A worship leader’s platform carries with it many unique aspects that are unlike any other stage for a musician. Here are a few practical tips to ensure the focus is in the right place.
1. Be prepared spiritually.
We have the awesome responsibility of leading God’s Church into His presence, so we should try to live our lives worthy of the calling God has placed on us and take care of those He has entrusted to us. It’s not about being perfect—because no one is—but it is about examining our hearts, continually striving to walk with God, and laying down our own selfish desires. We should be genuinely seeking the heart of God both on and off the stage.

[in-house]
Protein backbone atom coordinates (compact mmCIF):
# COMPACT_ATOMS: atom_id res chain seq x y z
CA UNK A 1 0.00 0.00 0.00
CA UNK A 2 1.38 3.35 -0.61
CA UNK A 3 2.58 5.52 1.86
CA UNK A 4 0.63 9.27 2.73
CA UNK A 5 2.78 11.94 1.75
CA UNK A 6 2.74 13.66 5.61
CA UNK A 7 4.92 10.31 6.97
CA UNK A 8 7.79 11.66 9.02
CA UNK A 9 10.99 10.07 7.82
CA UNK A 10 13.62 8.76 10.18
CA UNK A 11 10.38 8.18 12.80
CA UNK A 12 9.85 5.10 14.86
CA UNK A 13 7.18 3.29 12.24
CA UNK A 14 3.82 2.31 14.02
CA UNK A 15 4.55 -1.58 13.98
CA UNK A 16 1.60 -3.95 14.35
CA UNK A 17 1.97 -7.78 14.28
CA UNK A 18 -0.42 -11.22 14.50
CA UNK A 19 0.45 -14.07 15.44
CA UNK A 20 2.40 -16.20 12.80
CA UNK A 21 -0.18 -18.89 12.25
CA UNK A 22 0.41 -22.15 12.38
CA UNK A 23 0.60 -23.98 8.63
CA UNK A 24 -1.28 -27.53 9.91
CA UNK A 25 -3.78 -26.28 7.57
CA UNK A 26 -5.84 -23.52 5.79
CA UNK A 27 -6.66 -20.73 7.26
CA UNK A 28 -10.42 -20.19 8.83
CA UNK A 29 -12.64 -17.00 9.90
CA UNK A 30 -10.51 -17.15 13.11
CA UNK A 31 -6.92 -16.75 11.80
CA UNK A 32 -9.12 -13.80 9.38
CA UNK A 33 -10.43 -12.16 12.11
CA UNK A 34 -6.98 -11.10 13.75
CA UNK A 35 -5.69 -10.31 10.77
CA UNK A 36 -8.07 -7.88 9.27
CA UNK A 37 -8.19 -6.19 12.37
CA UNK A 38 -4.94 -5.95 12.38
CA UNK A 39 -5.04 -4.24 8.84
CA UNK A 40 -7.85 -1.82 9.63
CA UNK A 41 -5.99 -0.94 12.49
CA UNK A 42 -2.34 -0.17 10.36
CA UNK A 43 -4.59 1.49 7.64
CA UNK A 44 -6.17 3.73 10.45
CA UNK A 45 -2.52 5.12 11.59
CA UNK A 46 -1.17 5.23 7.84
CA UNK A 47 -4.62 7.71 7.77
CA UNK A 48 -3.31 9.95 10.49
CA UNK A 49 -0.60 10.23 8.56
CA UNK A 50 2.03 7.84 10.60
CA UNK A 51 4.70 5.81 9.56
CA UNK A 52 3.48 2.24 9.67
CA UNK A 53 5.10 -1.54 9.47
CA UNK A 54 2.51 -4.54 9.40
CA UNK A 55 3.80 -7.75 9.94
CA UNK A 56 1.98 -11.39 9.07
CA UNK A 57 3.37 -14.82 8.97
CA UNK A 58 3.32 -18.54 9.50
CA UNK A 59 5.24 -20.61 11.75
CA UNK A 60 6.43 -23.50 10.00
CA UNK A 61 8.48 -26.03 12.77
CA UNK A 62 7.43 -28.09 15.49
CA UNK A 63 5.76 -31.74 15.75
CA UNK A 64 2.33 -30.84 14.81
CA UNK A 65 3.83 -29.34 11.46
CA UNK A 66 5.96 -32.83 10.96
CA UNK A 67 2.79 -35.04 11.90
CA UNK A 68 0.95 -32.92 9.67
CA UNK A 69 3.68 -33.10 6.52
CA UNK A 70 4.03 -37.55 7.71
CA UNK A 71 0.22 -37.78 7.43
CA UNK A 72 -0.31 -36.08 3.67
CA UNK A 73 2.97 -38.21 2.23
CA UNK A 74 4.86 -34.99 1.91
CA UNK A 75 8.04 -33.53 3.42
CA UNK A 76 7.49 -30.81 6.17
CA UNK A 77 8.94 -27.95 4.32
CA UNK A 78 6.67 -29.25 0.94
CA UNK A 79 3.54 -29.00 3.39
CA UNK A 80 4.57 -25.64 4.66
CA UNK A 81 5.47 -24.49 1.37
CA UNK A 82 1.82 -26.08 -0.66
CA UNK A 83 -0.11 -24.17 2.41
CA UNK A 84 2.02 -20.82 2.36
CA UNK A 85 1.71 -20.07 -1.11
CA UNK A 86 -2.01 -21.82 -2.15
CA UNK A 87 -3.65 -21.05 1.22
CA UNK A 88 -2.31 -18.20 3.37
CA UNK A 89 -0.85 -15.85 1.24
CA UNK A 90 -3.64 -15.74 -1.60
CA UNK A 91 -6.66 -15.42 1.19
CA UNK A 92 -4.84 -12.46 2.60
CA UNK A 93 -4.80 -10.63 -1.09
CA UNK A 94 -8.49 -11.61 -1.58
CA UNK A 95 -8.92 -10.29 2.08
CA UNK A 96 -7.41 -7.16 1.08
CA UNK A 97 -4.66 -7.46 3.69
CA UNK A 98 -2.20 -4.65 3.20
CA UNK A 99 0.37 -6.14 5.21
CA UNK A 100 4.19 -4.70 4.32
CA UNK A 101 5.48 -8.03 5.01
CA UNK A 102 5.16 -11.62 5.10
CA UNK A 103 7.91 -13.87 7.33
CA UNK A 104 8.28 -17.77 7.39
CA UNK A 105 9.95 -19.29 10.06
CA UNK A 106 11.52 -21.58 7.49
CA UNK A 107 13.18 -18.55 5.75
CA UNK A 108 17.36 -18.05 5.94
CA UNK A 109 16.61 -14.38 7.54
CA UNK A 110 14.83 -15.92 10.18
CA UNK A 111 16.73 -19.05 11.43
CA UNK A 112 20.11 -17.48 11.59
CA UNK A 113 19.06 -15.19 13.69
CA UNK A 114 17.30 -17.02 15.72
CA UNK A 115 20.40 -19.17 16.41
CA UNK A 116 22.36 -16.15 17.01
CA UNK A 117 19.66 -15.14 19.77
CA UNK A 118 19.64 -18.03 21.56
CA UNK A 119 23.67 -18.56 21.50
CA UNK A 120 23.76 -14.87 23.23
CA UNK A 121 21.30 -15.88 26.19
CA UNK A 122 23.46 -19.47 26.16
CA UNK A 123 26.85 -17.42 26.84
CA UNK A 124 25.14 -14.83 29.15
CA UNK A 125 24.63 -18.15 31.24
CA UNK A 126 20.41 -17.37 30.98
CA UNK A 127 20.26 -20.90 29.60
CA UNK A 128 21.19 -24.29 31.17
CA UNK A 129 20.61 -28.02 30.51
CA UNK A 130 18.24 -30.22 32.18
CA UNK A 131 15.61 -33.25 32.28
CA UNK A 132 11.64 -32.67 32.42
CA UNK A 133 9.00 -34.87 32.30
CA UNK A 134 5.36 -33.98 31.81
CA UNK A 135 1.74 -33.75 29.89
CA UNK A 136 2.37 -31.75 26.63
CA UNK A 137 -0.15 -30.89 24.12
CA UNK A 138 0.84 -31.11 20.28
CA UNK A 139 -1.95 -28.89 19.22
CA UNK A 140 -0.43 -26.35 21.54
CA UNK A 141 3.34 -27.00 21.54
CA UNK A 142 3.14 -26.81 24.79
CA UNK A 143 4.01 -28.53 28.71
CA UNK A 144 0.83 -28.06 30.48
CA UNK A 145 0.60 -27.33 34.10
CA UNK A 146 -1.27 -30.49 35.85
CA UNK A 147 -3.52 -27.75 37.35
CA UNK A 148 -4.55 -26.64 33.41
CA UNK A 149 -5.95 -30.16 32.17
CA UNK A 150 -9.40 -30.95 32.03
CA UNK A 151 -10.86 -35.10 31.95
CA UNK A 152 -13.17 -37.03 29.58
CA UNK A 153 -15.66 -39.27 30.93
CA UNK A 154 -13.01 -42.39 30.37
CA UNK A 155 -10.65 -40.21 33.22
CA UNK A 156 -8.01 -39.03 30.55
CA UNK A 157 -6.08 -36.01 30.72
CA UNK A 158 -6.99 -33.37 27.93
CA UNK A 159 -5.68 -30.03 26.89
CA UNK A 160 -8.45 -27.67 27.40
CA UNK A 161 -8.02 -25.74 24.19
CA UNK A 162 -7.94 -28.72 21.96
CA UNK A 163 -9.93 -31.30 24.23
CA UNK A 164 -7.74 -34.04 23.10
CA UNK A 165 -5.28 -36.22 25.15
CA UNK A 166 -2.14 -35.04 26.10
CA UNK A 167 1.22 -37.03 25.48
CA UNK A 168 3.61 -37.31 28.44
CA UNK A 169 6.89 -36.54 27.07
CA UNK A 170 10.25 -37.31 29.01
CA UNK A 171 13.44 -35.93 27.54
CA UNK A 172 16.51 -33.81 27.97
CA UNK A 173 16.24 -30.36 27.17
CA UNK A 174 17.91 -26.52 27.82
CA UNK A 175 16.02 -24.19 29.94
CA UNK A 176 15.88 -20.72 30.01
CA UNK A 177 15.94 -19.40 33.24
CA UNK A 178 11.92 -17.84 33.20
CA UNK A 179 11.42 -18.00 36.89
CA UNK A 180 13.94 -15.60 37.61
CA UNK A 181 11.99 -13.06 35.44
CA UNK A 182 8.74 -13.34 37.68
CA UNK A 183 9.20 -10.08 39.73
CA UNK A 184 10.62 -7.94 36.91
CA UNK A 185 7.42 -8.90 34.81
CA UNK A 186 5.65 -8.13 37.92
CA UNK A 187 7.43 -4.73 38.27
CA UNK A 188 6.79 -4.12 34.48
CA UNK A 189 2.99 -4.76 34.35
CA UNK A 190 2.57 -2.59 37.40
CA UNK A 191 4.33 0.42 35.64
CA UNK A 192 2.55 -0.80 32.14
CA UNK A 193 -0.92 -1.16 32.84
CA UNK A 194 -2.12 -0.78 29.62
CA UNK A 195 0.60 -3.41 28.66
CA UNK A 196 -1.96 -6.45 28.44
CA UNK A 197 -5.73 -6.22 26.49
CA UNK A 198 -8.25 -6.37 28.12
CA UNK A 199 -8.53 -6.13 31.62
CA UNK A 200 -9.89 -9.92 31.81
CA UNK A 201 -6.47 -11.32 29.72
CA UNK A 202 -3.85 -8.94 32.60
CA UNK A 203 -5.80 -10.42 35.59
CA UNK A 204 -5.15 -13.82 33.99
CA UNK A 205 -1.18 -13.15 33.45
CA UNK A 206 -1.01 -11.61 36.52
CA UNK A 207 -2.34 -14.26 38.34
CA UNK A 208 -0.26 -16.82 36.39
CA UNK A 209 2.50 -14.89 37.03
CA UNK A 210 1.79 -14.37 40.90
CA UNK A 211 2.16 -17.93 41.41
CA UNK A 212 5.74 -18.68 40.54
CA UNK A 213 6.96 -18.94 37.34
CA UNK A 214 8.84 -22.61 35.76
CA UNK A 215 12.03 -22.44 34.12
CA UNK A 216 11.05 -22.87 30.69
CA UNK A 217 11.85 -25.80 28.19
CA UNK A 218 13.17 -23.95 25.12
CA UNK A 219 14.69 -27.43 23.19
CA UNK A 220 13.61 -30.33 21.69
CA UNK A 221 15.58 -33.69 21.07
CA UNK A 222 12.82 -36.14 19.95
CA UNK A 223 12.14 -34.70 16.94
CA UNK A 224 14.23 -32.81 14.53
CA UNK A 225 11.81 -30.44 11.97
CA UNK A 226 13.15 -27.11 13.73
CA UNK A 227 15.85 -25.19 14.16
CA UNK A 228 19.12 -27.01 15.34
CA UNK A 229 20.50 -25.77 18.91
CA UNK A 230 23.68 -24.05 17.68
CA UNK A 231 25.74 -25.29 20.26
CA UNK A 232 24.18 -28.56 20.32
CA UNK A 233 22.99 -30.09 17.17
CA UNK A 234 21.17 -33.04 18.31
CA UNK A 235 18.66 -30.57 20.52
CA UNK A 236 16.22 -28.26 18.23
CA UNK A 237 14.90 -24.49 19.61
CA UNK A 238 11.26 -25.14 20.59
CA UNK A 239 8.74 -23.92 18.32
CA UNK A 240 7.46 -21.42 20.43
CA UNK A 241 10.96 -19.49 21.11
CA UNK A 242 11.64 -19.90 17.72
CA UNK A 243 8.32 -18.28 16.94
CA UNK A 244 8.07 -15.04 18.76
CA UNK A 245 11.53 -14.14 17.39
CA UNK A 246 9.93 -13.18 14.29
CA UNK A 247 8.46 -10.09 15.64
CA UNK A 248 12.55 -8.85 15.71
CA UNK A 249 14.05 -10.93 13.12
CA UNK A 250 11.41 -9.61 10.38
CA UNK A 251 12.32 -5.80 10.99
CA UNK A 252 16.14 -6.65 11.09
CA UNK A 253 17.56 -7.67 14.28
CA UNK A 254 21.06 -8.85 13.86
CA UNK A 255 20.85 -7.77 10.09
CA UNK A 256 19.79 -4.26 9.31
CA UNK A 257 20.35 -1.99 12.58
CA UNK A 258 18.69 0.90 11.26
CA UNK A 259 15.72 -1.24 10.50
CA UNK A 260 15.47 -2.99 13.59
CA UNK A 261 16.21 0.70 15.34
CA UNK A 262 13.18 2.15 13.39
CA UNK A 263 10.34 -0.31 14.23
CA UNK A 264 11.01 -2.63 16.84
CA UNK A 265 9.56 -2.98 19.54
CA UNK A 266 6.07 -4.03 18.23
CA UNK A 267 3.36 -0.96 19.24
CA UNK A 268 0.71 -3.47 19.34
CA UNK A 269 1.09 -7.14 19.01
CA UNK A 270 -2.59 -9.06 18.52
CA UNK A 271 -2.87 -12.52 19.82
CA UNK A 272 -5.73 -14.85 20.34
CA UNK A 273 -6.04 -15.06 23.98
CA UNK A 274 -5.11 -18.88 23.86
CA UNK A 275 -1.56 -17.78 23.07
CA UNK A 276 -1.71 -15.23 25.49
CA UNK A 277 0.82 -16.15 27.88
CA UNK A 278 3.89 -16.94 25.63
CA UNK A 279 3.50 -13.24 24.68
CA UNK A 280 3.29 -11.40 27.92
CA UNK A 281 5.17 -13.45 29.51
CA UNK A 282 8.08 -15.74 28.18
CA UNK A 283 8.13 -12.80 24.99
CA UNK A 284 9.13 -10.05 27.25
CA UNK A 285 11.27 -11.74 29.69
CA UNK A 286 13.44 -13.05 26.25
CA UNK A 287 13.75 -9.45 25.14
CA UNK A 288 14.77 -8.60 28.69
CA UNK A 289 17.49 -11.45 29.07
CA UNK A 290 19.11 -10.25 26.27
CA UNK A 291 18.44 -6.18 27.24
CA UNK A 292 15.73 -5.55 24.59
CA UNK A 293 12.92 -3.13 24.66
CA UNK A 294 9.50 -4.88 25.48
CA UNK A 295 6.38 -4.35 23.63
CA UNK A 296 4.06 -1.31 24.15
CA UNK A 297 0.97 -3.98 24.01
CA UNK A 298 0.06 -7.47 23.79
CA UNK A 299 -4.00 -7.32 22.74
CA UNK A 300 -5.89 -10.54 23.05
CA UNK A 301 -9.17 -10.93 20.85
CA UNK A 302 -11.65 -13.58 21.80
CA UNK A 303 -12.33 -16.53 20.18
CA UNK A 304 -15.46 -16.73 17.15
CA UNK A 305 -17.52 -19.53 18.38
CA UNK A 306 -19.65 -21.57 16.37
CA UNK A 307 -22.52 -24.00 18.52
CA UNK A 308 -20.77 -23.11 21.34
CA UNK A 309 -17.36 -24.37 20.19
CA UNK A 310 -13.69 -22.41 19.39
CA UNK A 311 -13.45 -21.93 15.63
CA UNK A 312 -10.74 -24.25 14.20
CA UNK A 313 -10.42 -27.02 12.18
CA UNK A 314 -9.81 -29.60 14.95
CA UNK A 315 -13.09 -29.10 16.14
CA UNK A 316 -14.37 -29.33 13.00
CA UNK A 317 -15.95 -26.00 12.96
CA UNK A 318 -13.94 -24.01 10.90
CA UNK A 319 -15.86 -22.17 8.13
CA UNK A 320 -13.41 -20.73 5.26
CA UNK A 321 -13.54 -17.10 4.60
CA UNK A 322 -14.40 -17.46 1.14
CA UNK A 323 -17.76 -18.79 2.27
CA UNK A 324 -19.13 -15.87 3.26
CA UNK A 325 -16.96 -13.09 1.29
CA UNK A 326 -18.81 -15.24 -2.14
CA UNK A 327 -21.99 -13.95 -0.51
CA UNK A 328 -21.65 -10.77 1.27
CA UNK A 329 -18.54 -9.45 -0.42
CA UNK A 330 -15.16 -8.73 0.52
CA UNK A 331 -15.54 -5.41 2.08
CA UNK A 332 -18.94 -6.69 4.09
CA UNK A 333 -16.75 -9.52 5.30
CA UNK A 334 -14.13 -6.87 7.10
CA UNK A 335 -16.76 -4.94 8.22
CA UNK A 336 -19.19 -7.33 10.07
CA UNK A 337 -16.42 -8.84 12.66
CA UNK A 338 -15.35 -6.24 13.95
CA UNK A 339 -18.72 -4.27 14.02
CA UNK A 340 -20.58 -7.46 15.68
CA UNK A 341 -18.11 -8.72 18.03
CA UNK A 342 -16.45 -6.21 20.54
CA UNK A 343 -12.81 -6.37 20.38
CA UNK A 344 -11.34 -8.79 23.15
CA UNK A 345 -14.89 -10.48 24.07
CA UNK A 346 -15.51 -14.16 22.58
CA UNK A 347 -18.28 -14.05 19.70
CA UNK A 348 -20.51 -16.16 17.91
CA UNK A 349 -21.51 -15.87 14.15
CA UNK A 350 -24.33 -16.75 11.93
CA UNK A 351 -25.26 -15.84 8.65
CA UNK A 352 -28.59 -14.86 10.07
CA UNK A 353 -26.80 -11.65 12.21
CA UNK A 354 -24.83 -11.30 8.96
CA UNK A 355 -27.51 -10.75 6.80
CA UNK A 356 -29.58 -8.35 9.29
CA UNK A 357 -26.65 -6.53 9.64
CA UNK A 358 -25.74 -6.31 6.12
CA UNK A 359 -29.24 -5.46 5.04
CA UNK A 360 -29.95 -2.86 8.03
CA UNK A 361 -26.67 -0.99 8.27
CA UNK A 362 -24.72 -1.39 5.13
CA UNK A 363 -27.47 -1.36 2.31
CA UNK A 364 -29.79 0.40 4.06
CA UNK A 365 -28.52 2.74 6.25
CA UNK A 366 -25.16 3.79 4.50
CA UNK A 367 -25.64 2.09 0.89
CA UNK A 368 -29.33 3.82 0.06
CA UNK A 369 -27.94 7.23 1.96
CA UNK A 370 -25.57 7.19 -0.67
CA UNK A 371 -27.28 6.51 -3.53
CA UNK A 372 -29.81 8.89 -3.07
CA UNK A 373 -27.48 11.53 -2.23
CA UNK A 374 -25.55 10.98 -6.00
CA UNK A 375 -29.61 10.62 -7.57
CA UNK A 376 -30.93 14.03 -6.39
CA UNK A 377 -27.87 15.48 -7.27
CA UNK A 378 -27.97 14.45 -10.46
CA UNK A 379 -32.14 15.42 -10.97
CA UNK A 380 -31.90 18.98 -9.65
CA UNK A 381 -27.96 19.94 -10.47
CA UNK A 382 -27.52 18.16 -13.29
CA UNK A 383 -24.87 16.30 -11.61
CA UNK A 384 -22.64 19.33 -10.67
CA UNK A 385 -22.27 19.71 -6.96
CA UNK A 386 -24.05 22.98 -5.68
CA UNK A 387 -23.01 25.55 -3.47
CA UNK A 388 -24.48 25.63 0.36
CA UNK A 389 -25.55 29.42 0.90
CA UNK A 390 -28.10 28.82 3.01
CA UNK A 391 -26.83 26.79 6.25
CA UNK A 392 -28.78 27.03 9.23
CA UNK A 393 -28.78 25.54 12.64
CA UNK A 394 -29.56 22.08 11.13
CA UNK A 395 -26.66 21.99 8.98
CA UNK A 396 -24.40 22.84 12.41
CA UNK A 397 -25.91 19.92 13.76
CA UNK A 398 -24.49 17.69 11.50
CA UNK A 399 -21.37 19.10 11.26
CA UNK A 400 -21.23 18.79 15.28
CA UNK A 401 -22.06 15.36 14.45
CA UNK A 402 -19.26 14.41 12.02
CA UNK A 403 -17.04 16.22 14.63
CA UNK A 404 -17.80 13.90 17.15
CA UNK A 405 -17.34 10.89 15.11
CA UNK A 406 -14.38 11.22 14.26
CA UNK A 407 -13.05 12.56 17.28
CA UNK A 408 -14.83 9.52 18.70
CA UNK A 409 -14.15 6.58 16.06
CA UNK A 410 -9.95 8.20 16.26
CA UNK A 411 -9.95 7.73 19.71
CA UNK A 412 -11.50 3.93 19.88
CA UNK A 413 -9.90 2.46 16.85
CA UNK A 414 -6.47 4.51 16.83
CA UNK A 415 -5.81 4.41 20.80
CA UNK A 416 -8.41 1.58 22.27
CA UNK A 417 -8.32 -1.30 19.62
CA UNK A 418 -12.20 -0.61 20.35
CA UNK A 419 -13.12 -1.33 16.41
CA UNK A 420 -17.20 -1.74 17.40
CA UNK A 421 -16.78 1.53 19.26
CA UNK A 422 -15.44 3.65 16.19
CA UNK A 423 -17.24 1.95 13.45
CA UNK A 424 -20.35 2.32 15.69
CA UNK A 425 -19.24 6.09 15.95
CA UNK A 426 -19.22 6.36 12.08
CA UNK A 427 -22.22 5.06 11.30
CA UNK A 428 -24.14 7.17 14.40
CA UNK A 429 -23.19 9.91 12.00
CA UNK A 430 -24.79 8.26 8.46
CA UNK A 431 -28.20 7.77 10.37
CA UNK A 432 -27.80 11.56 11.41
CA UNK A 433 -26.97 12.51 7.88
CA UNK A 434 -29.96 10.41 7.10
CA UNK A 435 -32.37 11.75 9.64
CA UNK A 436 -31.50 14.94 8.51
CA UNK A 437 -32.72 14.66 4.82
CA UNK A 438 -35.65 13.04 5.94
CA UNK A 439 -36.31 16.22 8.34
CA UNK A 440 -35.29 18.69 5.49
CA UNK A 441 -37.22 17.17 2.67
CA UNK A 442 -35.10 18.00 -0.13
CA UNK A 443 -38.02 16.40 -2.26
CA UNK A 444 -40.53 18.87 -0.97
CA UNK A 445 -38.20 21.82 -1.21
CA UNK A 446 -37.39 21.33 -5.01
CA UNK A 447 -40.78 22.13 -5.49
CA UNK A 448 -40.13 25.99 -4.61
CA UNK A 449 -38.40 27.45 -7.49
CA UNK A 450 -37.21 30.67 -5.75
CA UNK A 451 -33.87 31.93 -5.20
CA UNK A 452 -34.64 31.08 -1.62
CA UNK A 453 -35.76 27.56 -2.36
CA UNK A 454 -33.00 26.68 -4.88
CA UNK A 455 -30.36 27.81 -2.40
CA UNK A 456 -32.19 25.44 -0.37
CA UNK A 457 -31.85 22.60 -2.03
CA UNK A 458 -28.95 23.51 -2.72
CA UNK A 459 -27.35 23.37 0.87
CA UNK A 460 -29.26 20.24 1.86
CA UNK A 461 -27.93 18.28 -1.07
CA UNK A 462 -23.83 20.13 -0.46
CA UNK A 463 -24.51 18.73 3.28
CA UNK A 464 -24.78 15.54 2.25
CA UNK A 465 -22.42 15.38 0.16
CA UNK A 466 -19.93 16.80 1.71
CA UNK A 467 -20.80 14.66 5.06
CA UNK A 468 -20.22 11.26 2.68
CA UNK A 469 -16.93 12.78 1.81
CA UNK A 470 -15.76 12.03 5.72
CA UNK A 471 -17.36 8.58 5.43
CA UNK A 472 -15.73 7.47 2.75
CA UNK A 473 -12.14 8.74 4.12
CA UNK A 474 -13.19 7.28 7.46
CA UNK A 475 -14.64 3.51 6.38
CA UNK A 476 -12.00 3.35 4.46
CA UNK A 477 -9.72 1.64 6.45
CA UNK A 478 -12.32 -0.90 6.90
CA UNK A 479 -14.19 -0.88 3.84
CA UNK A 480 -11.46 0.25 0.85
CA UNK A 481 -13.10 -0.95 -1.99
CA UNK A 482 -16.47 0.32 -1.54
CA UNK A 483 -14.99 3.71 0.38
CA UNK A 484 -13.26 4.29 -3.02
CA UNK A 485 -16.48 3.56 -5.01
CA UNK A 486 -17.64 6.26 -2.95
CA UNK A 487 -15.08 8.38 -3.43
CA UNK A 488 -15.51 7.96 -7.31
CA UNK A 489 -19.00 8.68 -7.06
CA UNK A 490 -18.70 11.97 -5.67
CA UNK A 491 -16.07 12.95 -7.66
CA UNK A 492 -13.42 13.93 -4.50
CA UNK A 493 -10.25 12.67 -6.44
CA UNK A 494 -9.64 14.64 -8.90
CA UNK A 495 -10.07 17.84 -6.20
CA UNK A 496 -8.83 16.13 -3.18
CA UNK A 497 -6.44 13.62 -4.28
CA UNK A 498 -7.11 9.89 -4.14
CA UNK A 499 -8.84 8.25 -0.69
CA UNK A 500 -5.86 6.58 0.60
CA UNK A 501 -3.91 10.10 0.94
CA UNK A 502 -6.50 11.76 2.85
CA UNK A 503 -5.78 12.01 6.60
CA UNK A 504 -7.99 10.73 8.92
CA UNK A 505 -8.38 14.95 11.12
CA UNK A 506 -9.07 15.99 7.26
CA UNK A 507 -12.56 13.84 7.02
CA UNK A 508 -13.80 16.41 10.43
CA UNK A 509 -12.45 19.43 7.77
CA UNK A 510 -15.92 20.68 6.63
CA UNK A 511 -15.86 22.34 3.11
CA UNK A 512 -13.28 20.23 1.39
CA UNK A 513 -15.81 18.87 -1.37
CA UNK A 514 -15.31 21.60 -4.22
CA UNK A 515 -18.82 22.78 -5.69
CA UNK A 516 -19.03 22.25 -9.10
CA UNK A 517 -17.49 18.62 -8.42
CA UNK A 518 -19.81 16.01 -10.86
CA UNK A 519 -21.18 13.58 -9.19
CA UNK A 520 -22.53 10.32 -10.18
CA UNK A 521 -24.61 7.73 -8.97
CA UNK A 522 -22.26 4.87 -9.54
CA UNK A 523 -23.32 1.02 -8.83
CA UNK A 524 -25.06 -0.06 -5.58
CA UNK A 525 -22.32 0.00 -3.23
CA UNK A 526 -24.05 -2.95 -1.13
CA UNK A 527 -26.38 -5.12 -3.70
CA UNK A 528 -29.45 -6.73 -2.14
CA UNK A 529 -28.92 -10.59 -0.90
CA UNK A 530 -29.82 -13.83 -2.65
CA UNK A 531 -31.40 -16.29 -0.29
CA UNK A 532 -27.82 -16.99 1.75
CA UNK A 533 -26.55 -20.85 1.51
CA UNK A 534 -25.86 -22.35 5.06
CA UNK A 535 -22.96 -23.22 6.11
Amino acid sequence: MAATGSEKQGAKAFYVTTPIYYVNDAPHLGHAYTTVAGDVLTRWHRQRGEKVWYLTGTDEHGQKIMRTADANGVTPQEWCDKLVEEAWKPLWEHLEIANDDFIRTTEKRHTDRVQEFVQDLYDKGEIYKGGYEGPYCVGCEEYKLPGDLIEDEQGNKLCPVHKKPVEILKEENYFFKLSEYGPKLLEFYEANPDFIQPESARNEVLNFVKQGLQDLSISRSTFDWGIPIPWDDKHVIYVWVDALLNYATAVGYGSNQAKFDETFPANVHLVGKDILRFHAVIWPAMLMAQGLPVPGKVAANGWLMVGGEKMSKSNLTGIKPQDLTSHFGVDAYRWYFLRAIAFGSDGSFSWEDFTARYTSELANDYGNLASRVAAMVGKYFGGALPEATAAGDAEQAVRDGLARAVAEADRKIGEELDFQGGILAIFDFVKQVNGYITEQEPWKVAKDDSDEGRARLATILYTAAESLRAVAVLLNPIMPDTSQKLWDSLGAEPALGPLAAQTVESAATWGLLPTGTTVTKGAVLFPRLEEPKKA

And speaking of the stage, it’s important to remember that everyone on stage is a worship leader—not just the pastor or the one holding an acoustic guitar :). While we shouldn’t have an expectation that just because someone is on stage they have it all together, we are called to be leaders and we should take that seriously. As the popular adage goes, “you can’t lead someone where you haven’t already been.” So make sure that your heart is right, your motives are pure, and that you have spent time alone with the Lord before you step up to lead people before His throne.
2. Be prepared musically.